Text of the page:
“Leech and other stories” by Ranjan Adiga

Ranjan Adiga Ranjan Adiga

Ranjan Adiga’s debut collection Leech and other stories comprises 10 short stories based around the experiences of Nepalis adapting to new worlds, lands and experiences. The majority relate to migration, both internal, with migrants from rural Nepal traveling to try make it in the capital, or abroad, in search of their dream life in America. It is unsurprising that a nation shaped by migration should produce a writer who tackles the subject with such nuance and tenderness. 

Leech and Other Stories, Ranjan Adiga (Penguin India, April 2024)
Leech and Other Stories, Ranjan Adiga (Penguin India, April 2024)

The individuals from all walks of life that populate these stories includeSameer and Puja, a newly married couple who recently moved from Nepal to America; they struggle to fit in among the lives of much wealthier Nepali expats.Life in America isn’t all they dreamed oft is far harder to find work, more intimidating than they feared and the societal expectations are not easy to manage. Coming from a socially conservative background to liberal America, they soon they find their arranged marriage buckling under the weight of expectation.

In another story, we see the lives of Nepali migrants and African refugees working illegally in restaurants and swapping stories about home, visas, legal issues, and their dreams of future. The precarity of their existence is brought home when they are forced to hide from immigration police in the restaurant toilet. Adiga makes the point that so often Nepalis do not fit neatly into the immigrant identity, a country too small for many Americas to know of, and therefore are often misidentified as Indian.

An alcoholic father visits his recently divorced son Nirmal in America after 20 years, since his last visit. They soon find alcohol is the only thing that helps to grease the conversation and avoid awkward silences. As they try, often unsuccessfully, to share and relate to each other’s vastly different and the different societal and cultural expectations, they realise that while these differences have become impossible to reconcile. Nirmal, however, is an unreliable narrator, and his father isn’t the only one his family is concerned about.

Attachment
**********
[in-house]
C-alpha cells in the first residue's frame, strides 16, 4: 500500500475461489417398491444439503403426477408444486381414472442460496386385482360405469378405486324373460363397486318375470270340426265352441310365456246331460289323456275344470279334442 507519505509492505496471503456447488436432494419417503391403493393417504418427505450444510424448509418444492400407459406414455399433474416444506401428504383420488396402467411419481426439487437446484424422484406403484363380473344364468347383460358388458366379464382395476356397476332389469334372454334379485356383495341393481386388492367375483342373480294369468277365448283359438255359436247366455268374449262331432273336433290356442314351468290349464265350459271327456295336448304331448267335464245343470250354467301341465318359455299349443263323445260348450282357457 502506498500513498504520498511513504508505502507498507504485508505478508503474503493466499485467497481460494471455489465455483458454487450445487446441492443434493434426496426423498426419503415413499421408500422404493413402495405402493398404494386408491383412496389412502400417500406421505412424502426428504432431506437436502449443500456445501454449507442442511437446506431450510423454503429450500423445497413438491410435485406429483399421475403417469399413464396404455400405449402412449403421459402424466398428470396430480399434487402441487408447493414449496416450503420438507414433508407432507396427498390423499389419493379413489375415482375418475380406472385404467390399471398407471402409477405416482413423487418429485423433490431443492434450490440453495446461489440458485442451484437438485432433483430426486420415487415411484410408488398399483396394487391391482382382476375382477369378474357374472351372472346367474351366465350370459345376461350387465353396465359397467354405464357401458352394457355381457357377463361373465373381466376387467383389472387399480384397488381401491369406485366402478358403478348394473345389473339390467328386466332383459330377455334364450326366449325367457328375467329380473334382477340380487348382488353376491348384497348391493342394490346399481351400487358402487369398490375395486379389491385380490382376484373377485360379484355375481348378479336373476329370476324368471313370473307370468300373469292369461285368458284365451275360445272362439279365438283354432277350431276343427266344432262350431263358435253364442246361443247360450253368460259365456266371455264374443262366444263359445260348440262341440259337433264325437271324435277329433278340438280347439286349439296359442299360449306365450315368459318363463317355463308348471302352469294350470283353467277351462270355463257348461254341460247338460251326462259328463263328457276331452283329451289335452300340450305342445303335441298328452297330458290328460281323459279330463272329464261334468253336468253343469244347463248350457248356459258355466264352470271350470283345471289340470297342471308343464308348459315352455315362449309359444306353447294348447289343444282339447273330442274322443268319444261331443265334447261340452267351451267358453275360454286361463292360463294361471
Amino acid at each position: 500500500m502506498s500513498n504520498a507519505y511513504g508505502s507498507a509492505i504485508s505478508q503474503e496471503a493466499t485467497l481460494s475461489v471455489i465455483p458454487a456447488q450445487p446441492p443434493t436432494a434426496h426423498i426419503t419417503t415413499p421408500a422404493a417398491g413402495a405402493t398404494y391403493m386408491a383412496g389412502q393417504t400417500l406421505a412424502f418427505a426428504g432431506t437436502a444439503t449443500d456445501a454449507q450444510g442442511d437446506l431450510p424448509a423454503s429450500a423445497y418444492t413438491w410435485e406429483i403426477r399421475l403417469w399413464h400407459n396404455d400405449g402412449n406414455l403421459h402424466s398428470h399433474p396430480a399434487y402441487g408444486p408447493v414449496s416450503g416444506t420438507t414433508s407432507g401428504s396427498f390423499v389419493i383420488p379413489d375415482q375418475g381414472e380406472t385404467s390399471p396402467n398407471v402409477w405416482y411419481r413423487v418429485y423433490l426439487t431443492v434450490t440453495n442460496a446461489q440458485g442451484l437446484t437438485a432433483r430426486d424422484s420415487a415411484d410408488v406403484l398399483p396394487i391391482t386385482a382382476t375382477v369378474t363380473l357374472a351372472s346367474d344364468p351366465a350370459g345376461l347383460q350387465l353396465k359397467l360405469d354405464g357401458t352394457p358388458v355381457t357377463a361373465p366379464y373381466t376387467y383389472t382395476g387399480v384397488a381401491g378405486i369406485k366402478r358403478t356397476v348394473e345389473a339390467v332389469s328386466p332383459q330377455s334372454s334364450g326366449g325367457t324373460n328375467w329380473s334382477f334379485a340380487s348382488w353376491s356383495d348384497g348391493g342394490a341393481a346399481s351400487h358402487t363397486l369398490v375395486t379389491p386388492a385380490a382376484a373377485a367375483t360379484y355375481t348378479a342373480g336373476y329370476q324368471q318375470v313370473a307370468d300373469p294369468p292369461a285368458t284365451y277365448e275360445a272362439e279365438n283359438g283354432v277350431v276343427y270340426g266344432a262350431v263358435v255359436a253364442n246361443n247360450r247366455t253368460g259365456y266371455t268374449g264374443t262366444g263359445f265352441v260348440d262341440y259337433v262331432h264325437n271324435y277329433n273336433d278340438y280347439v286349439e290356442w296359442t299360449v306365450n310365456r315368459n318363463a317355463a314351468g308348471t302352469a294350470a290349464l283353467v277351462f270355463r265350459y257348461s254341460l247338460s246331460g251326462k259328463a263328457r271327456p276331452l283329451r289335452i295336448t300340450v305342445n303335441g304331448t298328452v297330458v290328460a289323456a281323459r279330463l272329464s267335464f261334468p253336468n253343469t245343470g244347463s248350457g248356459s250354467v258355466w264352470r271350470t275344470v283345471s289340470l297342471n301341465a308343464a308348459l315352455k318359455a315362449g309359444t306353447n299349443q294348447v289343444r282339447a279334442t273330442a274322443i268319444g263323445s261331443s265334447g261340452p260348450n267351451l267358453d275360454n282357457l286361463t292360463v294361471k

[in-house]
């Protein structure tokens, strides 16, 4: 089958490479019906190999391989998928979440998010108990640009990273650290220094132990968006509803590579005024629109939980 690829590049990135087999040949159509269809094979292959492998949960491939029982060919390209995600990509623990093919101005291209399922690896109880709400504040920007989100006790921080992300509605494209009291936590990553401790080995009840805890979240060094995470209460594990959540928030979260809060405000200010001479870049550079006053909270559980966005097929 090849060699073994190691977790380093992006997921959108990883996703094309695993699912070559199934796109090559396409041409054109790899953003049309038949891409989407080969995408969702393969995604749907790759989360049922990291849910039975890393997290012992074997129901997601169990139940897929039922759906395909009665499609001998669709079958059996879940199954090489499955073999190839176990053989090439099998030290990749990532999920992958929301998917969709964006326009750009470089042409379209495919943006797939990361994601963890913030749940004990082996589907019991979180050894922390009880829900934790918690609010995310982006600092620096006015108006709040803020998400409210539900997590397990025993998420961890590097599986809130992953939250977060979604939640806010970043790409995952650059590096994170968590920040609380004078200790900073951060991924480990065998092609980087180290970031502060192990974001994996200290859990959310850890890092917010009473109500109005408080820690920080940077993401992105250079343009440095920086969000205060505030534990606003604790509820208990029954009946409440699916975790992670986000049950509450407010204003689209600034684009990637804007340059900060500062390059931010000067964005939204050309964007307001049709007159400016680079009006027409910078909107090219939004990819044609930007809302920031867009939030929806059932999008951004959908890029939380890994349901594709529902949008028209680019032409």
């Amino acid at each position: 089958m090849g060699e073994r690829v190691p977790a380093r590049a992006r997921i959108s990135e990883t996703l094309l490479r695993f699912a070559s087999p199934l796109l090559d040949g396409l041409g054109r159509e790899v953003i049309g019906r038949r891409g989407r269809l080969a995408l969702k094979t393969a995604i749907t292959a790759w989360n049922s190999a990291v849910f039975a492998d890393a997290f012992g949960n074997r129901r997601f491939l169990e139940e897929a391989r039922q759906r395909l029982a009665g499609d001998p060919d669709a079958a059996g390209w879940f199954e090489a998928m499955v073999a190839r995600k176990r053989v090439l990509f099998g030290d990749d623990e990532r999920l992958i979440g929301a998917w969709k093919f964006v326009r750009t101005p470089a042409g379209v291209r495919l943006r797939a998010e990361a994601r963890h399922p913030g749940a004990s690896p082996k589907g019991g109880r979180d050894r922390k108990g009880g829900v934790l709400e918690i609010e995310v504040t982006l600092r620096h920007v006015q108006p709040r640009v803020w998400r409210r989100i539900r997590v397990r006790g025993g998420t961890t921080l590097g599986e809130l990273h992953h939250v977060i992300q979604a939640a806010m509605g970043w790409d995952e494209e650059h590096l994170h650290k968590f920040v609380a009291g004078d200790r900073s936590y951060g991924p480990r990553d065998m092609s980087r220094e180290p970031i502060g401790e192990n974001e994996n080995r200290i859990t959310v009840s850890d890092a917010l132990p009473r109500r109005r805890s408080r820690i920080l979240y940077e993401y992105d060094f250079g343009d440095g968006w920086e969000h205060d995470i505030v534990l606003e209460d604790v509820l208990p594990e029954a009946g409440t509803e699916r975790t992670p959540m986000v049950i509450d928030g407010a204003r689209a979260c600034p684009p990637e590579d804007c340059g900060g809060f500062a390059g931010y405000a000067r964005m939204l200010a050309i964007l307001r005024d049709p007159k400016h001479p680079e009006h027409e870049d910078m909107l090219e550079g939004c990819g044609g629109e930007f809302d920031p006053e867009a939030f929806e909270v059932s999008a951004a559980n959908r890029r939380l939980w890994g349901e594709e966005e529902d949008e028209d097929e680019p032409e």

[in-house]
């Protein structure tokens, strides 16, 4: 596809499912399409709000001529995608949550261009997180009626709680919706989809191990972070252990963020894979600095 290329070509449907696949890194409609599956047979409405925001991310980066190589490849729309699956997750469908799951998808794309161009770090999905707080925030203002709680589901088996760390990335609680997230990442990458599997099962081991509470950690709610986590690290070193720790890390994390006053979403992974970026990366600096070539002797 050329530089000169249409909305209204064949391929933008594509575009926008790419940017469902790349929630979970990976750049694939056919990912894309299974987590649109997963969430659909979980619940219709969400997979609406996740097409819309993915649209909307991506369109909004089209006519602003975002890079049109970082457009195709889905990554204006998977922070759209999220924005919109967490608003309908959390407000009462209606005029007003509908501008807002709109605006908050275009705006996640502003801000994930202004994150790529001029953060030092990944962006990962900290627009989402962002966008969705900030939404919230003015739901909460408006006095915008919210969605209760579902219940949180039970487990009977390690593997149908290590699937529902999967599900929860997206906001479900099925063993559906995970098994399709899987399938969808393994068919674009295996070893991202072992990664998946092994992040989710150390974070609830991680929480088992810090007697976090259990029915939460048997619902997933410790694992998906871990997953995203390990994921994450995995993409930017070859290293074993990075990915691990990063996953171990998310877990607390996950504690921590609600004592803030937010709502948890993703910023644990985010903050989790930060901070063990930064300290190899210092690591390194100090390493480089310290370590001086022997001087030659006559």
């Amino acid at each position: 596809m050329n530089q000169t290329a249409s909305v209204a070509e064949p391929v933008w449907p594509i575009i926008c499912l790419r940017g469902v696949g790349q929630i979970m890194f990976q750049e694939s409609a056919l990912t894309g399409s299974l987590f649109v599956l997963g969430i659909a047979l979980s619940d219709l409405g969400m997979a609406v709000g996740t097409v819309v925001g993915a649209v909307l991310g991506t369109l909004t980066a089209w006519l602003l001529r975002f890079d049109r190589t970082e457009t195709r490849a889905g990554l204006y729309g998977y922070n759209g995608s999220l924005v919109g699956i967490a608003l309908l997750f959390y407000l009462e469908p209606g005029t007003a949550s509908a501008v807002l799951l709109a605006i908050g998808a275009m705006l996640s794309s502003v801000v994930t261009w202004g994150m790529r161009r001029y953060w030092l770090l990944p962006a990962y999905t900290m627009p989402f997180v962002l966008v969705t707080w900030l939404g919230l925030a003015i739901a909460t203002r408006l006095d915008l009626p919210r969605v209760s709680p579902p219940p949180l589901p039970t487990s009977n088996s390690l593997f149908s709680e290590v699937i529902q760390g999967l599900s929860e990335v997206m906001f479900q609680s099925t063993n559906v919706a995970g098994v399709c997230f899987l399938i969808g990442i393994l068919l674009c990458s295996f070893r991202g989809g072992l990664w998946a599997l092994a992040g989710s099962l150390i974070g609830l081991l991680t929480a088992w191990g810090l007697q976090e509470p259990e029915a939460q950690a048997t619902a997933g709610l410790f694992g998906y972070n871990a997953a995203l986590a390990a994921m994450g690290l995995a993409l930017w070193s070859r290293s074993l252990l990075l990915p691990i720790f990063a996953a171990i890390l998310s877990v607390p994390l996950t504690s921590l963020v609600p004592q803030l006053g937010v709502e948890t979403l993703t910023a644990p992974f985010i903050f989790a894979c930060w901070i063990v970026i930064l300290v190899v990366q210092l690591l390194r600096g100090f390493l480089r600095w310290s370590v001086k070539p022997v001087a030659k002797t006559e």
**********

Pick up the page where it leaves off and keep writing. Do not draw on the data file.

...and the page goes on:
Also in America, we meet a Nepali professor in Idaho, eking out a precarious existence of literature tutoring in universities, with no visa security or long-term stability. Despite his education he finds adaptation to campus culture far more challenging than he imagined.

There are also stories from inside Nepal. In “Leech”, the story the book takes its name from, Ram a migrant from near the Indian border, builds an unlikely friendship with a wealthy urbanized and sophisticated student from the city, and must navigate the class barriers between friendships and work out how to respond to patronising but well-meaning comments from his new friend. His accent and clothes show to everyone that he is clearly provincial and not from cosmopolitan Kathmandu. One day he finds a leech in his nose before a vital job interview and how he deals with that will redefine his new friendship.

There is Sanjay, a student who has received a partial scholarship from an American university. As he awaits his visa interview, he deals with the weight of familial expectation heavy on his shoulders and must shift through a mountain of poor and ill-informed advice on what to say or do during the interview.

Not all stories relate to migration. We meet Sarita, a convert to Christianity who struggles to make a name for herself in her bank. There is Ma, a bored housewife, trying to control a rebellious teenager while coming to terms with the fact her own life didn’t go as planned. Or Iqbal, a barber from near the Indian border, making his way in Kathmandu far from home, using his skills as a barber and masseur who soon clashes with one of his customers Krishna, over what is considered proper behavior.

This collection is a compelling series of stories about a vast array of characters and backgrounds amid great personal upheavals. Taken on their own account, the stories individually are compelling and often moving.  As a whole, it shows the impact migration, both the act of and desire to undertake it, has on a collective psyche.

Maximillian Morch is a researcher and author of Plains of Discontent: A Political History of Nepal’s Tarai (1743-2019) (2023)